Amazon’s Annual Report: Third-Party Sellers, Healthcare, AI Help Forge Digital Economy


Earnings season begins anew.

Along with the deluge of reports, conference calls and Securities and Exchange Commission filings, there’s the opportunity to glean insight into where companies are headed in the months and the years ahead.

To that end, Amazon’s annual filing reveals the ways and means through which the digital economy is taking shape, beyond the confines of eCommerce.

Per CEO Andy Jassy’s introductory letter contained in the report: “In the 25 years I’ve been at Amazon, there has been constant change, much of which we’ve initiated ourselves.” Jassy noted that when he joined the company in the late 1990s, the company had $15 million in top line for 1996, and had been focused solely on selling books, shipping only to customers in the United States. No third-party marketplace was in sight.

Moving Beyond Consumers and Embracing Businesses

Now, of course, Amazon’s third-party seller ecosystem accounts for 60% of the company’s unit sales. And where the company had once been focused most keenly on consumers, roughly eight years ago Amazon Business launched and now drives $35 billion in annualized gross sales. “More than six million active customers, including 96 of the global Fortune 100 companies, are enjoying Amazon Business’ one-stop shopping, real-time analytics, and broad selection on hundreds of millions of business supplies,” the company said.

Buy with Prime, as has been detailed here, along with Amazon Pay and Fulfillment by Amazon, has broadened merchant-facing offerings to include product storage, picking, packing, delivery, payment and returns. Buy with Prime, the company has reported, lifted conversion on third-party shopping sites by an average of 25% on average. The filing disclosed that third-party seller revenues grew from $80.5 billion in 2020 to $117 billion, or 22% of nearly $514 billion in consolidated net sales.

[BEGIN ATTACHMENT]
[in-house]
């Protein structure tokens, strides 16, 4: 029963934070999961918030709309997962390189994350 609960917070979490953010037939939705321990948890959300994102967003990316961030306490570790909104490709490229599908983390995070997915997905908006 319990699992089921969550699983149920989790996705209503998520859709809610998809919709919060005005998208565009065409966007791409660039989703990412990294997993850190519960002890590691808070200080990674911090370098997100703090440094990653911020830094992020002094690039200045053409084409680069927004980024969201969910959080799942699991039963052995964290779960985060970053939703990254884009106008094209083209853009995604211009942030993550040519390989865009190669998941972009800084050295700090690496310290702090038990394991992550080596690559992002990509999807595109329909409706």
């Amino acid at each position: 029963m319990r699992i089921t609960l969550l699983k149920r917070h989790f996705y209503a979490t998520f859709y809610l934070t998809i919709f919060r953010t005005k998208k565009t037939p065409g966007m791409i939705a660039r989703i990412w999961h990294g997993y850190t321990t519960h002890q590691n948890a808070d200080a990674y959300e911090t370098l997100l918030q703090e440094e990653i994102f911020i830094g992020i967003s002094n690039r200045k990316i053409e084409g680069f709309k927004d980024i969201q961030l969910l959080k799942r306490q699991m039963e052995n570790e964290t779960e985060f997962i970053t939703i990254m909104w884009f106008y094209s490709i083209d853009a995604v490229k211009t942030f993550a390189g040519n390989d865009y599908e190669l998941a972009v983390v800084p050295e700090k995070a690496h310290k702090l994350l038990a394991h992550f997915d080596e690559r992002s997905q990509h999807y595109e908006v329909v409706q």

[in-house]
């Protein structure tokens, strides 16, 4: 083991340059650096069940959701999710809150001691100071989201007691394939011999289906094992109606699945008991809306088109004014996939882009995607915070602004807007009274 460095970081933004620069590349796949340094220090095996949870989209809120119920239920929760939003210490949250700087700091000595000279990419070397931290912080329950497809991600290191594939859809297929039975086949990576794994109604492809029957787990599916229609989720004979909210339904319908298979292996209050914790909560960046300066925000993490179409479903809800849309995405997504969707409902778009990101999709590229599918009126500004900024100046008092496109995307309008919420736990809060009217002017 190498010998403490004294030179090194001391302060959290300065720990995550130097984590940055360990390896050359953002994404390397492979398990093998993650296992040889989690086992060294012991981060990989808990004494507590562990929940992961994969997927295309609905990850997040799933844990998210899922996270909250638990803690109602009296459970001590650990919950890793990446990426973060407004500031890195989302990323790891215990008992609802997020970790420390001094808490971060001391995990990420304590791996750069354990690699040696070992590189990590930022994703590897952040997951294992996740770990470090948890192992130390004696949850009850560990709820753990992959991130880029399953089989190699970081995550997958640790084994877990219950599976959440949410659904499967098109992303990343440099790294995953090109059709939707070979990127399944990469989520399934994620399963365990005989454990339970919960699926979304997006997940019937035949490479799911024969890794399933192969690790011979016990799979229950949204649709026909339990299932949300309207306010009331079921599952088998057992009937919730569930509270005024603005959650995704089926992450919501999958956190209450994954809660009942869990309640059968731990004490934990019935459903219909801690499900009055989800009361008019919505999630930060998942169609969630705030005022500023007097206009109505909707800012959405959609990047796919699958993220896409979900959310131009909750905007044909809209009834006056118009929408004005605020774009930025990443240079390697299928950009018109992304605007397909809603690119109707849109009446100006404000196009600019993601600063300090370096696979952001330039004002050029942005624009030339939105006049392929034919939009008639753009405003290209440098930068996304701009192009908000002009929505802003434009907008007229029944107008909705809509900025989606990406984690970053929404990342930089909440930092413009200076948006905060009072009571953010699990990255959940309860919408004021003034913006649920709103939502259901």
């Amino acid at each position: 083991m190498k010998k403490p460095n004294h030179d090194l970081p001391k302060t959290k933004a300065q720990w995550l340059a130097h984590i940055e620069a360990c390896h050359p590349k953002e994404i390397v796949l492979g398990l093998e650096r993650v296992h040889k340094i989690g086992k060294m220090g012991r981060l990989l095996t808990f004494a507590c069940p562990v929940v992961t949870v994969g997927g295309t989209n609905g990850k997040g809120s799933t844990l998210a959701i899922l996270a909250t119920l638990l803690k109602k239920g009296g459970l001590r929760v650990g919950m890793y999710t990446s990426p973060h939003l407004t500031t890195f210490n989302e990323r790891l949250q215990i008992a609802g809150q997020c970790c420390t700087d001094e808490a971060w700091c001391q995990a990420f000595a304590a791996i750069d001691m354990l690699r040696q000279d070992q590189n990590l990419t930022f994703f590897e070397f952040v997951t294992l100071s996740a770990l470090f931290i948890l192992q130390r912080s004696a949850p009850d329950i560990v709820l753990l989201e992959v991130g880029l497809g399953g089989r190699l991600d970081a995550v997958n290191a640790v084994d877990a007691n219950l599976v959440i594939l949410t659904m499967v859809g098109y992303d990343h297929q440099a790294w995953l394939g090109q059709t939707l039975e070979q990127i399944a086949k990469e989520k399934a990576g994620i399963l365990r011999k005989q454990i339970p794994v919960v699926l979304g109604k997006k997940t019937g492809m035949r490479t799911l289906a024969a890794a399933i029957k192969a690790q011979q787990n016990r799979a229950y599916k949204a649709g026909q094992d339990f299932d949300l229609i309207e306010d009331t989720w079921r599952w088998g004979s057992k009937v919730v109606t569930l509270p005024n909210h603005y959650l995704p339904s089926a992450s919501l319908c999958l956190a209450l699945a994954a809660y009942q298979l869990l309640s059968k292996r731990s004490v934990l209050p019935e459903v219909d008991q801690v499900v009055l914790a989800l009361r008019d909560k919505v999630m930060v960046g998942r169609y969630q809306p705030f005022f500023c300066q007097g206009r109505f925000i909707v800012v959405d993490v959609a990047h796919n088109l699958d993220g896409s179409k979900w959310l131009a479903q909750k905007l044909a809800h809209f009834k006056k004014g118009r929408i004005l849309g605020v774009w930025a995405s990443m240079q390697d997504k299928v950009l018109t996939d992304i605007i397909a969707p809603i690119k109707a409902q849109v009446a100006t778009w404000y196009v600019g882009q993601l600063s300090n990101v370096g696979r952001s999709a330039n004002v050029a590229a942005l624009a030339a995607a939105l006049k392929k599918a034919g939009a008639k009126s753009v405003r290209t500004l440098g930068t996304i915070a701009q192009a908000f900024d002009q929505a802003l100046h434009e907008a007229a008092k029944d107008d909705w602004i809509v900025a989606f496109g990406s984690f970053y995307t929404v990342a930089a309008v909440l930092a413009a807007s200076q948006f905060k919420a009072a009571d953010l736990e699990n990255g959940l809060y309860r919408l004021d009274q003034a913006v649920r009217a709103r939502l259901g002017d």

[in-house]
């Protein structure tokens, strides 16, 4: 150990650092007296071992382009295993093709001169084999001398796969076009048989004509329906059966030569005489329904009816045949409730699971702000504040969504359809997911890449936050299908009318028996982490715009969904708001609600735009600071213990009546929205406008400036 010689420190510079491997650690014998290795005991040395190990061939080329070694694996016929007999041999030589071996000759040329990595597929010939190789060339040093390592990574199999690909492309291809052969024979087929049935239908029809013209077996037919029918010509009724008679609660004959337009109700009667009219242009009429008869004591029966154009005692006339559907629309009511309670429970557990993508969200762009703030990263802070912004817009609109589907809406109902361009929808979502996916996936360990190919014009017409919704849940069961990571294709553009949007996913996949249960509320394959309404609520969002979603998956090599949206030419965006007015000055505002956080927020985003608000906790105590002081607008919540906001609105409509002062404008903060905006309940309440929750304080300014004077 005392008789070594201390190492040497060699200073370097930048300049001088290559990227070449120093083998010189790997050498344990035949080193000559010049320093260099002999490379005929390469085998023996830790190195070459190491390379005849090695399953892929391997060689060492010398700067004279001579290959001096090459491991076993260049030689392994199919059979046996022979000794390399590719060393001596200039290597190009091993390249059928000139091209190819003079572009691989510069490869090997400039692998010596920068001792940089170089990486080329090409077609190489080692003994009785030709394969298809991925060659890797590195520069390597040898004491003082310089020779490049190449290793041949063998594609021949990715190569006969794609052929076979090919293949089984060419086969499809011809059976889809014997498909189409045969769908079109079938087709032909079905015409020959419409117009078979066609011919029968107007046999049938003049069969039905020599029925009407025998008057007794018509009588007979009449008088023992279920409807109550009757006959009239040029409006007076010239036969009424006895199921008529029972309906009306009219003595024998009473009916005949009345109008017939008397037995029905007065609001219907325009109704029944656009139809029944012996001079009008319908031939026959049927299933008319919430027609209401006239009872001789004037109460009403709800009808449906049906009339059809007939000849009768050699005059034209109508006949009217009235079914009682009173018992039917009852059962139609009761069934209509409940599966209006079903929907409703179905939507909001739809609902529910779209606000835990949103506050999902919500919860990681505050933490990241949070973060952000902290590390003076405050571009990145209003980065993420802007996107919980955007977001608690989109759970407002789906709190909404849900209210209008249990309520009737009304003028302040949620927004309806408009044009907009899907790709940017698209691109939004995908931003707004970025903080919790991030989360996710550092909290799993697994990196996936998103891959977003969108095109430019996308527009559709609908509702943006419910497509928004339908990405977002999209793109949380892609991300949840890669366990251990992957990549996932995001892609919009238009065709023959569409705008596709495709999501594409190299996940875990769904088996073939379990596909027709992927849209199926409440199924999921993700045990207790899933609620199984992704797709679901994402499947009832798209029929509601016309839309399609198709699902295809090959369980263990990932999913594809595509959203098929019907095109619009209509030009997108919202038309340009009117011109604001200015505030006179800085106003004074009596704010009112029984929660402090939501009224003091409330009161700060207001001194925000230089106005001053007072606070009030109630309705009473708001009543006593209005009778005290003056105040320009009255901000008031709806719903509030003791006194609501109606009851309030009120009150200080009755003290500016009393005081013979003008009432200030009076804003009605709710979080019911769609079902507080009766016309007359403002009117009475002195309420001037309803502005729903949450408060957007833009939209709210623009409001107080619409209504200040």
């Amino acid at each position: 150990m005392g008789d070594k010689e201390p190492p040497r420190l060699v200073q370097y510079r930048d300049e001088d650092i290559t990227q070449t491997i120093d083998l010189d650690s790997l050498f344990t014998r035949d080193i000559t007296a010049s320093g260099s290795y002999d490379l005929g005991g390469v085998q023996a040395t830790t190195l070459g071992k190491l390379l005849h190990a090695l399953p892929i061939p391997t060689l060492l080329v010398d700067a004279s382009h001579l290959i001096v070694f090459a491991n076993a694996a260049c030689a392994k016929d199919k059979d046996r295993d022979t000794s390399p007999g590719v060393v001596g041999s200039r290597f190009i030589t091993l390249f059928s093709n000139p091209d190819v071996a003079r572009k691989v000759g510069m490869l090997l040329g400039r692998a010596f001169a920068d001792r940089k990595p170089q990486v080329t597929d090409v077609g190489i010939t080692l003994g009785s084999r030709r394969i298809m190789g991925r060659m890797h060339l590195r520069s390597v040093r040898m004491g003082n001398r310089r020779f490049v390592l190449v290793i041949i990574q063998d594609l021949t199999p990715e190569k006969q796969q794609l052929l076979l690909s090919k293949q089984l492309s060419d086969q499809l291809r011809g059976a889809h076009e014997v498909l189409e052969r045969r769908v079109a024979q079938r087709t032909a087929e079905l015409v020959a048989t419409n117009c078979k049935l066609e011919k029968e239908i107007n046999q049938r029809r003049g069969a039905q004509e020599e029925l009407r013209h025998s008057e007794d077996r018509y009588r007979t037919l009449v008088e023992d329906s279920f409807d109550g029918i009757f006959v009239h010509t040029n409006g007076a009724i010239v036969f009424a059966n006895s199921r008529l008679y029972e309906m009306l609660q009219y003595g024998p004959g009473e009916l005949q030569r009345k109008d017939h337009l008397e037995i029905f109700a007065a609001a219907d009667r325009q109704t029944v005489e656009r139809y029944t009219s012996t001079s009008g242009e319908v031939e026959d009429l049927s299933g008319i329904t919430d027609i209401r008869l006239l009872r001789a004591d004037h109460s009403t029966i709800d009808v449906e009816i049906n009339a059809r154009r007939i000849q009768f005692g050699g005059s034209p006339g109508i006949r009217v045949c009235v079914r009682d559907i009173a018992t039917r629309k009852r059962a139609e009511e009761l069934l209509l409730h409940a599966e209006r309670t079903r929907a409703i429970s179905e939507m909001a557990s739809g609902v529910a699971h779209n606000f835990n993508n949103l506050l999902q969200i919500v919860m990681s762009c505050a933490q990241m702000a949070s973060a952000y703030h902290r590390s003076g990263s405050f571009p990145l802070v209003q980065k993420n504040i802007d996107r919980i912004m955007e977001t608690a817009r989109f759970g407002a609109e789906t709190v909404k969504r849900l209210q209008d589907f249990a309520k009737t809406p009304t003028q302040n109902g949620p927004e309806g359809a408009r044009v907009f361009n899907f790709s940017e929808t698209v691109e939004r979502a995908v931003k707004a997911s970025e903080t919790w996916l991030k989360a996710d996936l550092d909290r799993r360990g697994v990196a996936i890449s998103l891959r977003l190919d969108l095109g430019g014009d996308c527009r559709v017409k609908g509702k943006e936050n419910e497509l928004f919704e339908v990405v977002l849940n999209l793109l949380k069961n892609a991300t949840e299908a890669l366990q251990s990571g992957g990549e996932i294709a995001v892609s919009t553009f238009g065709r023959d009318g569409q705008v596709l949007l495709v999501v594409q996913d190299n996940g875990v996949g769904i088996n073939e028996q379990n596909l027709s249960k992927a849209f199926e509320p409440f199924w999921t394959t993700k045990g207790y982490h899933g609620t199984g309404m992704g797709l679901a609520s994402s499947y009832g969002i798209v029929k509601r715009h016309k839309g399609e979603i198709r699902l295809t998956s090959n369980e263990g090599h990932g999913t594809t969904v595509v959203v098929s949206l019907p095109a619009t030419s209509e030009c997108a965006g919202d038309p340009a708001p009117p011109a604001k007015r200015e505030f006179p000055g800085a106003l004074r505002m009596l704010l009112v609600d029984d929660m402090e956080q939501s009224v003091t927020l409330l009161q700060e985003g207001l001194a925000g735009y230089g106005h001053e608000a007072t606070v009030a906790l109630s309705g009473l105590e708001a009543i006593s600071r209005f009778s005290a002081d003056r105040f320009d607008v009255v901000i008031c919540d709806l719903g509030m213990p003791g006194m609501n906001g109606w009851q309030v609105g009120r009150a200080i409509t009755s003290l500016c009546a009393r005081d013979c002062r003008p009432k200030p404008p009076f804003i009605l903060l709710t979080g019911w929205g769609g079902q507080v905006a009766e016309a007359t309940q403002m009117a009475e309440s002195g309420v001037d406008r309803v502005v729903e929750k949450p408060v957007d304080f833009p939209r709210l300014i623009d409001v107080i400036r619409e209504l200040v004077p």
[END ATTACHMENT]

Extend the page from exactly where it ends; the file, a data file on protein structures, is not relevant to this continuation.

Moving Into New Verticals and Bumping Up Against Walmart

Subscription revenues stood at $35.2 billion in the most recent year, up from $25.2 billion in 2020. Healthcare beckons as a key vertical for a combination of commerce and subscription growth. Amazon Pharmacy’s recent launch of RxPass, which for a $5 per month flat fee enables Prime members to get prescription medicines, stands as an example here. As PYMNTS has reported, Amazon and Walmart have been jousting for households’ loyalty and wallet share in healthcare spend. Last year, Amazon made a $3.9 billion acquisition of One Medical, a membership-based primary healthcare provider that today operates more than 200 primary care offices across 28 U.S. metropolitan areas. Walmart, for its part, has sought to increase the number of its health centers, with 28 new locations in the first quarter of next year and more than 75 by the end of 2024.

Amazon, of course, is also competing with Walmart in grocery, which Amazon has defined as an $800 billion opportunity in the U.S. alone.

“To date, we’ve also focused on larger pack sizes, given the current cost to serve online delivery. While we’re pleased with the size and growth of our grocery business, we aspire to serve more of our customers’ grocery needs than we do today. To do so, we need a broader physical store footprint given that most of the grocery shopping still happens in physical venues,” the company said, as it seeks to “identify and build the right mass grocery format for Amazon scale.”

As for advanced technologies — and the connectivity fostered by those technologies — the company pointed to Kuiper, its project to improve and broadband access via satellites. That connectivity, the company said, would touch a number of use cases “from people taking online education courses, using financial services, starting their own businesses,” per the filing. The continued emergence and refinement of large language models and artificial intelligence (AI), the company said, will bolster the machine learning efforts that are already in place.